May 23, 2024


Super Art is Almost

Opinion: A photography project in my native Afghanistan led me to open a school for children we can’t forget

Raofi is a graduate student at the New York School of Visual Arts. She lives in Rancho Bernardo. Follow the children on Instagram at

My family was forced to leave Afghanistan during the Soviet Union’s invasion. My father was a prominent man. He was the mayor of our town and had worked hard for the betterment of the Afghan people. He was forced to leave everything behind to save his family from the Soviet Union’s bombs. He brought us to the United States in search of peace, but life as a refugee was tremendously hard. As a child, I saw my family struggle. To this day, these hardships drive me to help others, especially children and women. I use my master’s degree in education and my passion for documentary photography for the betterment of marginalized and refugee children.

In 2018, I created a photography project for children in San Diego. I observed the impact it was making, so I made the decision to take my project to Afghanistan to empower and heal children affected by the ongoing conflict. I arrived as a volunteer in the outskirts of Kabul, wanting to make a difference. Quickly, I saw hopeless war-stricken children working daily collecting garbage to burn for heat to help their families. Once I gave them cameras, I saw that taking photos brought them joy and gave them hope.

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I met a lot of little girls orphaned and internally displaced children due to the ongoing fight between the U.S. military, the Afghan army and the Taliban. The majority of Afghan people I encountered supported the U.S. mission in Afghanistan seeking security and sustainability. The result of the U.S. troops’ involvement had impacted Afghanistan in progressive methods, which included the advancement of reforming civil society, training Afghan troops and promoting humanitarian projects including women’s rights. Yet security and stability are still volatile. Despite economic injection into the country as a whole, a large divide has been created between wealth and severe poverty due to corruption. In addition, friendly fire by the U.S. military on innocent civilians disheartened the Afghan people.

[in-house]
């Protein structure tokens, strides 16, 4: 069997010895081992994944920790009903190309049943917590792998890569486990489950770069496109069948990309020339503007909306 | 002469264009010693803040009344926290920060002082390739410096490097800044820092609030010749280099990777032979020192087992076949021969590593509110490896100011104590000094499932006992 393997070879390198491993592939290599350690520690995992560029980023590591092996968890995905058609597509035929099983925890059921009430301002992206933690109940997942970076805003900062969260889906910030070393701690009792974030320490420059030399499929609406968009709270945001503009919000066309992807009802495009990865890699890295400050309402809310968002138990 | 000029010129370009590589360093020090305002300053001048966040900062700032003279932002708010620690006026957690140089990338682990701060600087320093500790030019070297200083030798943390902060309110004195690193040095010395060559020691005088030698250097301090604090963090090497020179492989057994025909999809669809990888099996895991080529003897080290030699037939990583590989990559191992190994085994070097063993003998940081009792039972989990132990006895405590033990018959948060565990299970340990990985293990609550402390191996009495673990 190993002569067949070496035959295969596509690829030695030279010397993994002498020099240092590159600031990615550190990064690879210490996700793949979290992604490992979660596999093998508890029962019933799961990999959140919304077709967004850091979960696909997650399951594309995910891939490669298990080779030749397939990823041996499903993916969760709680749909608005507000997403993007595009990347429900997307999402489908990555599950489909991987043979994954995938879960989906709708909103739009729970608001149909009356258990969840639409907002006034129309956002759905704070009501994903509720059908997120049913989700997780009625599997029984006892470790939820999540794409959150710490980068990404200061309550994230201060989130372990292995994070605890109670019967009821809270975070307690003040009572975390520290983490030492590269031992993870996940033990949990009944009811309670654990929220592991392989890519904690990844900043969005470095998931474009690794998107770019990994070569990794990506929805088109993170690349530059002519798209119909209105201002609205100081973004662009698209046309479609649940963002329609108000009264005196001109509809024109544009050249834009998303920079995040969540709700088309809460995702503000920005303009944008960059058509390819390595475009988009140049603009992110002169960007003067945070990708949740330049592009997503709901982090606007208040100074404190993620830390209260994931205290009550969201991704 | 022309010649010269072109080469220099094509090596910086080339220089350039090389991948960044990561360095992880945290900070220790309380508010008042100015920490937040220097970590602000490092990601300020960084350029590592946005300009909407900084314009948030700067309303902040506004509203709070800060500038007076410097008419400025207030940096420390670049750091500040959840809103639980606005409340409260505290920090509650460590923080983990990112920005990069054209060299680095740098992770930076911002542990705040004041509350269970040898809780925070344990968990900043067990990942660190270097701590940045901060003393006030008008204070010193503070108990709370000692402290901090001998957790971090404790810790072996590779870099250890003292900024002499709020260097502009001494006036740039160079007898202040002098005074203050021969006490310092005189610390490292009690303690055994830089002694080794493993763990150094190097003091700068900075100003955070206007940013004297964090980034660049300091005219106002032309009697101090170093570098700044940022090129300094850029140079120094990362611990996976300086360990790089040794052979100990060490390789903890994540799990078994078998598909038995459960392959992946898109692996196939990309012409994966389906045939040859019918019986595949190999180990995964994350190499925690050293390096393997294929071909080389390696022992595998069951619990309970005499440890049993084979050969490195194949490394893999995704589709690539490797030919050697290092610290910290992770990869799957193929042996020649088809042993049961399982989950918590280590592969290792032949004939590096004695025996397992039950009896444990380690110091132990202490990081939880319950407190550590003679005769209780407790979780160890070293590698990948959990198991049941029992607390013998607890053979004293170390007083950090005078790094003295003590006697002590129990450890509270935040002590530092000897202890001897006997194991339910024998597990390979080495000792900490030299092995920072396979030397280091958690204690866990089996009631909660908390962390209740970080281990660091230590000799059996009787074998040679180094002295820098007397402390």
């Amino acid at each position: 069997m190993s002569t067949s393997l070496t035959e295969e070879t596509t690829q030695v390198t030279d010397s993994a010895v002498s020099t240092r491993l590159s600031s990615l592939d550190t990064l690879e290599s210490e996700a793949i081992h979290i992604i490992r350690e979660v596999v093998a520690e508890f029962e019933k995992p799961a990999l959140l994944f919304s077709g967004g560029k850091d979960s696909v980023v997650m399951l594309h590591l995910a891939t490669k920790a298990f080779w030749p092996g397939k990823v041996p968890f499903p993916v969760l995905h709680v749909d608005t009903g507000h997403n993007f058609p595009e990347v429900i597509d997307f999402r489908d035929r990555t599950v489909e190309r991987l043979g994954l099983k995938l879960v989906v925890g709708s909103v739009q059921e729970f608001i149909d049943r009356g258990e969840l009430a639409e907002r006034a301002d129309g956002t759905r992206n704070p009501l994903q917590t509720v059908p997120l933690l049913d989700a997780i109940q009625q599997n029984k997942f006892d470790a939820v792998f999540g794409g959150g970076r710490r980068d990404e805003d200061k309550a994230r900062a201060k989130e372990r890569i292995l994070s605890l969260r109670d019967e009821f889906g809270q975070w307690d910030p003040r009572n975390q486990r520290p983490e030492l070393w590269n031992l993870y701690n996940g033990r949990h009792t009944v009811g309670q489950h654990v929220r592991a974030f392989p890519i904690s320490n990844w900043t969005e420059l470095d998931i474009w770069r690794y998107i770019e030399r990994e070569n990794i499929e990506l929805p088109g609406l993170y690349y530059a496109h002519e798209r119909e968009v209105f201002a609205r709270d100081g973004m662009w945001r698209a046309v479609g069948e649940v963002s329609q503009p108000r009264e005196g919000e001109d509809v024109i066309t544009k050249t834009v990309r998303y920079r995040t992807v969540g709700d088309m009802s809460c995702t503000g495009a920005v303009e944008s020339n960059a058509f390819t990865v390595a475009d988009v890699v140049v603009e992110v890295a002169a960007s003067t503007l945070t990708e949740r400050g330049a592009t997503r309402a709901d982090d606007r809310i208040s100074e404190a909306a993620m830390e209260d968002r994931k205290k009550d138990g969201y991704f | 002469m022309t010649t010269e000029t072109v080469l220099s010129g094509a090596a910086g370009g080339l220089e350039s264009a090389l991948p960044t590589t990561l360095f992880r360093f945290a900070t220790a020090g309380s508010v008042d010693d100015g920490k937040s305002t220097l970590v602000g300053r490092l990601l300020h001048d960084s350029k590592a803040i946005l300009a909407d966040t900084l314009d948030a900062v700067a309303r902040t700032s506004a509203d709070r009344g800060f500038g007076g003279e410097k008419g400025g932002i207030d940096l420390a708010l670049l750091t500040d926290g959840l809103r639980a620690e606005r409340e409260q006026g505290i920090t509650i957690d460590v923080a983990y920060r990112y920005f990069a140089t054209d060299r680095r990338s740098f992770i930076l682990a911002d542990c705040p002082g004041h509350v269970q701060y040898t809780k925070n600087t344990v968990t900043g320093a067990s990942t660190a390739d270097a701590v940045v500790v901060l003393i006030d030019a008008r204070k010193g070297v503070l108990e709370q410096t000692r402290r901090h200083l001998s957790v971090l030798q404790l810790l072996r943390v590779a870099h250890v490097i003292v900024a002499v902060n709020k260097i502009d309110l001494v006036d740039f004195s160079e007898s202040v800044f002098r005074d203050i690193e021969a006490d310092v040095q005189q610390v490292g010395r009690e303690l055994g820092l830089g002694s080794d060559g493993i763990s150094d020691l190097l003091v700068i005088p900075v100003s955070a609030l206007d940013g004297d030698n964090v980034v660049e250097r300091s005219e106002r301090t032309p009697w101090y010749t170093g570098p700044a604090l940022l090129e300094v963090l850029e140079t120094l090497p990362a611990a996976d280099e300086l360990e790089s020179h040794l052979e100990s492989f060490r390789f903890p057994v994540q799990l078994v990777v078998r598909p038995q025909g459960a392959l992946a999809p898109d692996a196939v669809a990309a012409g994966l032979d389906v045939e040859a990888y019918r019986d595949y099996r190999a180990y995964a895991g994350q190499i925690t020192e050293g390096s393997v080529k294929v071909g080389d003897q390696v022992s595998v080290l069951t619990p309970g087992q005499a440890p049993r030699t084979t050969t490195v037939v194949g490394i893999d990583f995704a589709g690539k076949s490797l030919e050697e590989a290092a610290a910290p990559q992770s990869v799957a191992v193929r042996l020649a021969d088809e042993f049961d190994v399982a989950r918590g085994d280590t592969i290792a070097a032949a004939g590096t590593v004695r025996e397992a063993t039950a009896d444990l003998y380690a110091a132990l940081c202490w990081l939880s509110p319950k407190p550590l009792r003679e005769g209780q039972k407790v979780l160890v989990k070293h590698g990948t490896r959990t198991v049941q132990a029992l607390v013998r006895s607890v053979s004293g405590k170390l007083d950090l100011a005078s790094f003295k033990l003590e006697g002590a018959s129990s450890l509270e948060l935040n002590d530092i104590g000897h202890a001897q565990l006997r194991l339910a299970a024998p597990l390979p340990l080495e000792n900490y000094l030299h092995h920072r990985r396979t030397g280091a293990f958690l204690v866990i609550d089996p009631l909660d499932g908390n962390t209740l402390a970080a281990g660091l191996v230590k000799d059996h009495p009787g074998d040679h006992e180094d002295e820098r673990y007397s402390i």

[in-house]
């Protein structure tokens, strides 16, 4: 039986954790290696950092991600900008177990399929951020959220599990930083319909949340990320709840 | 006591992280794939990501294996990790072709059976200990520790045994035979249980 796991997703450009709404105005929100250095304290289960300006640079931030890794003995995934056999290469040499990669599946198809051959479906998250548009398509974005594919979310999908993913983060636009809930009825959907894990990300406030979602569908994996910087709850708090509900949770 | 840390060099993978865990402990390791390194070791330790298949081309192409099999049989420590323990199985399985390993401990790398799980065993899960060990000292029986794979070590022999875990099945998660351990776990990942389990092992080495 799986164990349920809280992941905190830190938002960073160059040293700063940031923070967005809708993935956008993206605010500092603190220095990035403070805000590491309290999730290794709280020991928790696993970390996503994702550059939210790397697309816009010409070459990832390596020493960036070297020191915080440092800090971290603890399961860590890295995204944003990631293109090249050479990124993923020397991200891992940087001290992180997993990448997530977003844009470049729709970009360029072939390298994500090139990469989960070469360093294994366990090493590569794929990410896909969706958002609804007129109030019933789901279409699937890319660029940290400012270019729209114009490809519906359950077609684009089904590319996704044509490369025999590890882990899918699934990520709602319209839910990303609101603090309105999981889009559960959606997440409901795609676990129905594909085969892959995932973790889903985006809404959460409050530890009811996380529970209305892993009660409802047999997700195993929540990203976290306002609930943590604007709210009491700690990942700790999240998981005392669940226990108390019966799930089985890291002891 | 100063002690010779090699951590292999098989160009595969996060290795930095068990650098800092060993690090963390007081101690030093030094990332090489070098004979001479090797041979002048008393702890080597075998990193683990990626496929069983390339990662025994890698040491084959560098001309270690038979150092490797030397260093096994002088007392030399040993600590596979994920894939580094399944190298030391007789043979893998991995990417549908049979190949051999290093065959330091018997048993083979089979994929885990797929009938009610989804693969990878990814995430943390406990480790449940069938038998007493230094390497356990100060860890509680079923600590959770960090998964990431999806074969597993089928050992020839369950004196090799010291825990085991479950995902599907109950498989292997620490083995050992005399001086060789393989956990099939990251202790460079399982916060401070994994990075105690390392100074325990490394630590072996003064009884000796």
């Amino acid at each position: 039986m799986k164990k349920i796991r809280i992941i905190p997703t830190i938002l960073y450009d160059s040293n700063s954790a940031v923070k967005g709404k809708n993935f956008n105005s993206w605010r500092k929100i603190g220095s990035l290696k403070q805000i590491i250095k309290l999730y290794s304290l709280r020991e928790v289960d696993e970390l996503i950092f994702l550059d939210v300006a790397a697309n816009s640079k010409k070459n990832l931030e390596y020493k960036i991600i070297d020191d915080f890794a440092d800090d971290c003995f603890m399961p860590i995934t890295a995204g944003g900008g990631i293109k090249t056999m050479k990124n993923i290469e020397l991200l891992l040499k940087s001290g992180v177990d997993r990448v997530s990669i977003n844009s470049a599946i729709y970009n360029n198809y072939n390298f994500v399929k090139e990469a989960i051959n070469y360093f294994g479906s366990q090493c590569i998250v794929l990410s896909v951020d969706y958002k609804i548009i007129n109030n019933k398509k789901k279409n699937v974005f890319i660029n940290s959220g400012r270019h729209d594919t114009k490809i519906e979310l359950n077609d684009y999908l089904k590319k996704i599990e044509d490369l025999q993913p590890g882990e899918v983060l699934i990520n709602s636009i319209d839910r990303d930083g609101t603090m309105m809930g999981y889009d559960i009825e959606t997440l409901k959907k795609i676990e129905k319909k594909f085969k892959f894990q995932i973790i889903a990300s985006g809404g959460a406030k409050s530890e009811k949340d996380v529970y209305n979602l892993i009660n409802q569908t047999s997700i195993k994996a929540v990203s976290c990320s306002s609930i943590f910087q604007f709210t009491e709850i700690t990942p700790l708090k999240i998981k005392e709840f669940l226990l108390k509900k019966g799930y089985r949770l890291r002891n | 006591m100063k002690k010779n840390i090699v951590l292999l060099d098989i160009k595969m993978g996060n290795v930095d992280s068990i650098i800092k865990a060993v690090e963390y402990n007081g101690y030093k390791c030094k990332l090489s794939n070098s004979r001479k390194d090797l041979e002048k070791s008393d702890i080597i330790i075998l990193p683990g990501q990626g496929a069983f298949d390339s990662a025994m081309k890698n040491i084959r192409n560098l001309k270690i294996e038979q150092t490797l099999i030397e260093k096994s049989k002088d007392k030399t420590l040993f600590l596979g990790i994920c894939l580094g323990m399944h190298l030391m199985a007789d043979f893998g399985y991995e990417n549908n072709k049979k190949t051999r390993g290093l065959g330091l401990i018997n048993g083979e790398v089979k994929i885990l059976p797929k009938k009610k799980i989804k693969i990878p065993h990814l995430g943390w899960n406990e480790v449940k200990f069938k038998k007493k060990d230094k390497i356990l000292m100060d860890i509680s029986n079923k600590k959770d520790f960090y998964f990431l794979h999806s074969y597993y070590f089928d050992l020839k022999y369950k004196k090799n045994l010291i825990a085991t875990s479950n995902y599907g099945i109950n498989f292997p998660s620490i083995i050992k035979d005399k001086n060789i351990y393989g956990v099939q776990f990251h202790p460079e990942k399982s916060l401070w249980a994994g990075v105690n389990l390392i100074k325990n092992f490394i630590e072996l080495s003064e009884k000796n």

I met so many displaced children like 12-year-old Buzgul. She approached life full of love and laughter. I left Afghanistan after a year and constantly talked about those girls here in the U.S. in the hope that someone would hear me, so I could do more for them. I recently returned to Afghanistan; I went looking for Buzgul only to find an empty mud house. She was gone. I was told she was sold as a child bride. This made me incredibly sad. I was determined even more to help the other girls just like her. I have recently connected with two sisters named Shabna and Razia, ages 12 and 13, who also touched my heart. They work in rough conditions to help their sick dad and illiterate mother. I taught them English and photography. They are curious and quickly learned to express themselves through the art of a lens. All they wanted was a school, and they begged me to start one for them, and thus began my push for a school for these children.

The initial financial support for my program came through my own means, although I did manage to get some donations from supporters. Each time I came back to the U.S, I could not stop thinking about the children. It was hard for me to ignore their pain and suffering. I wished I could bring them all home with me to the U.S., but that’s not possible. Instead, through my photography, I knew I could help give them a voice and tell their stories. So I am turning this project into my thesis for the New York School of Visual Arts.

In 2021, I converted an old, discarded shipping container into a classroom in Afghanistan, hired two teachers and began operating a small school. On the first day, there were lots of children and not enough space. The children were tearful, and their parents were pleading. They were desperate to go to school. I am currently working on building a school for more than 80 children. I believe that education is the key to ending poverty and suffering, and will help change their lives.

Back here at home, the American news media projects the notion that in Afghanistan, Americans are hated, but that is far from the truth. The Afghans I interact with appreciate the help of the U.S. very much. Afghans in the village where we have the school are extremely afraid that the withdrawal of U.S soldiers will lead to the Taliban taking over. Even though the troops are leaving, it’s important we don’t forget these families who will be left behind, alone and fending for themselves. I do not want the world to forget children like Shabna and Razia and the others who just want education and a better life.

Afghanistan through the lens